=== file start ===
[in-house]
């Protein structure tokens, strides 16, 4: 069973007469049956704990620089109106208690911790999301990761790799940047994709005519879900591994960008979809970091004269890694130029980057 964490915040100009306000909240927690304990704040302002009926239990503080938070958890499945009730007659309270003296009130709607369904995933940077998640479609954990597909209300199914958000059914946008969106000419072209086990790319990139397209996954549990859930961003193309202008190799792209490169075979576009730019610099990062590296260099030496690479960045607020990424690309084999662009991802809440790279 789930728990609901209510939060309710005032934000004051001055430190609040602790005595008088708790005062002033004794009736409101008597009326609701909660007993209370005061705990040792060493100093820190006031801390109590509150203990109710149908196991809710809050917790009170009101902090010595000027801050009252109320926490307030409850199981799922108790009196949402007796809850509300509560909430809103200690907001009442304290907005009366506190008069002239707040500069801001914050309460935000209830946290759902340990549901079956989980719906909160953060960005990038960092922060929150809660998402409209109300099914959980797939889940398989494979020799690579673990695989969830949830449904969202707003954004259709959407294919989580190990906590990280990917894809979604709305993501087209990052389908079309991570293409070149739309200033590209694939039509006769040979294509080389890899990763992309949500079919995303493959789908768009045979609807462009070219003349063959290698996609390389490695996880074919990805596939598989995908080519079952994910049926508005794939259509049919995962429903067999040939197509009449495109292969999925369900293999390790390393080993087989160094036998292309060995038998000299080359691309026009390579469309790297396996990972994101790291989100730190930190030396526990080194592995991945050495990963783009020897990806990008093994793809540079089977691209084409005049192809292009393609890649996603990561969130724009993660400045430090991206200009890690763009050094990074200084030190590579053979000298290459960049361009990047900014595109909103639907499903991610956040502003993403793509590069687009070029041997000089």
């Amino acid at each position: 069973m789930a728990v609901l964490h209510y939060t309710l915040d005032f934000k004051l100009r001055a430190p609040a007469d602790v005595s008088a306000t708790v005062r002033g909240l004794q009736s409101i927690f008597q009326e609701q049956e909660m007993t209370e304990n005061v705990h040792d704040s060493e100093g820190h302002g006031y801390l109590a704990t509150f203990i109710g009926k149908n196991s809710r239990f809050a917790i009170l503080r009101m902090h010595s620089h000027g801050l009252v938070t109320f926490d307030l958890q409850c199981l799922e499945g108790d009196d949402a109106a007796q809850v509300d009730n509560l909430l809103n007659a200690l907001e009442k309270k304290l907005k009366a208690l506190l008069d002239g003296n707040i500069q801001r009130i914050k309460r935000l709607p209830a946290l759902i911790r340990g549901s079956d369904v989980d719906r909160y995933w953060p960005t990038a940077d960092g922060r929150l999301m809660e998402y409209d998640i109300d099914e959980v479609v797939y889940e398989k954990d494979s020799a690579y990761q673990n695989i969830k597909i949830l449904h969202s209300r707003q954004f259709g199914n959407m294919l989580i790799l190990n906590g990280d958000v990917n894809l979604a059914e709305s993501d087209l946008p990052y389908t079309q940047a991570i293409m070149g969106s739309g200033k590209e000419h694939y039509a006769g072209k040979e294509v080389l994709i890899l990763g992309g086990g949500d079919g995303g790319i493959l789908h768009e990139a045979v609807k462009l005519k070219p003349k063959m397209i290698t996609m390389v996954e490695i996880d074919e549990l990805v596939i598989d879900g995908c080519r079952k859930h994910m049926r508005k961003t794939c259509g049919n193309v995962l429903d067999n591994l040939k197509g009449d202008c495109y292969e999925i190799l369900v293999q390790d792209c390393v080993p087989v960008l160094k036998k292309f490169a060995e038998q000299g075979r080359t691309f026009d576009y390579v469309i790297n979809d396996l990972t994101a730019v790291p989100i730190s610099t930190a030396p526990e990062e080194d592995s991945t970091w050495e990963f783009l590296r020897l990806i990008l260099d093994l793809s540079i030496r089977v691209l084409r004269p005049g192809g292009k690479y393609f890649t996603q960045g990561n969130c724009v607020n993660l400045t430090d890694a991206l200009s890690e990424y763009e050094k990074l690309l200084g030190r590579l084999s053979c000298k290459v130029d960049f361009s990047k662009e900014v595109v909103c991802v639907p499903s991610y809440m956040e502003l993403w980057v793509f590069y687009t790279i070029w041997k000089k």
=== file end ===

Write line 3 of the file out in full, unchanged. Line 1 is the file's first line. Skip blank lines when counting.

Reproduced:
């Amino acid at each position: 069973m789930a728990v609901l964490h209510y939060t309710l915040d005032f934000k004051l100009r001055a430190p609040a007469d602790v005595s008088a306000t708790v005062r002033g909240l004794q009736s409101i927690f008597q009326e609701q049956e909660m007993t209370e304990n005061v705990h040792d704040s060493e100093g820190h302002g006031y801390l109590a704990t509150f203990i109710g009926k149908n196991s809710r239990f809050a917790i009170l503080r009101m902090h010595s620089h000027g801050l009252v938070t109320f926490d307030l958890q409850c199981l799922e499945g108790d009196d949402a109106a007796q809850v509300d009730n509560l909430l809103n007659a200690l907001e009442k309270k304290l907005k009366a208690l506190l008069d002239g003296n707040i500069q801001r009130i914050k309460r935000l709607p209830a946290l759902i911790r340990g549901s079956d369904v989980d719906r909160y995933w953060p960005t990038a940077d960092g922060r929150l999301m809660e998402y409209d998640i109300d099914e959980v479609v797939y889940e398989k954990d494979s020799a690579y990761q673990n695989i969830k597909i949830l449904h969202s209300r707003q954004f259709g199914n959407m294919l989580i790799l190990n906590g990280d958000v990917n894809l979604a059914e709305s993501d087209l946008p990052y389908t079309q940047a991570i293409m070149g969106s739309g200033k590209e000419h694939y039509a006769g072209k040979e294509v080389l994709i890899l990763g992309g086990g949500d079919g995303g790319i493959l789908h768009e990139a045979v609807k462009l005519k070219p003349k063959m397209i290698t996609m390389v996954e490695i996880d074919e549990l990805v596939i598989d879900g995908c080519r079952k859930h994910m049926r508005k961003t794939c259509g049919n193309v995962l429903d067999n591994l040939k197509g009449d202008c495109y292969e999925i190799l369900v293999q390790d792209c390393v080993p087989v960008l160094k036998k292309f490169a060995e038998q000299g075979r080359t691309f026009d576009y390579v469309i790297n979809d396996l990972t994101a730019v790291p989100i730190s610099t930190a030396p526990e990062e080194d592995s991945t970091w050495e990963f783009l590296r020897l990806i990008l260099d093994l793809s540079i030496r089977v691209l084409r004269p005049g192809g292009k690479y393609f890649t996603q960045g990561n969130c724009v607020n993660l400045t430090d890694a991206l200009s890690e990424y763009e050094k990074l690309l200084g030190r590579l084999s053979c000298k290459v130029d960049f361009s990047k662009e900014v595109v909103c991802v639907p499903s991610y809440m956040e502003l993403w980057v793509f590069y687009t790279i070029w041997k000089k």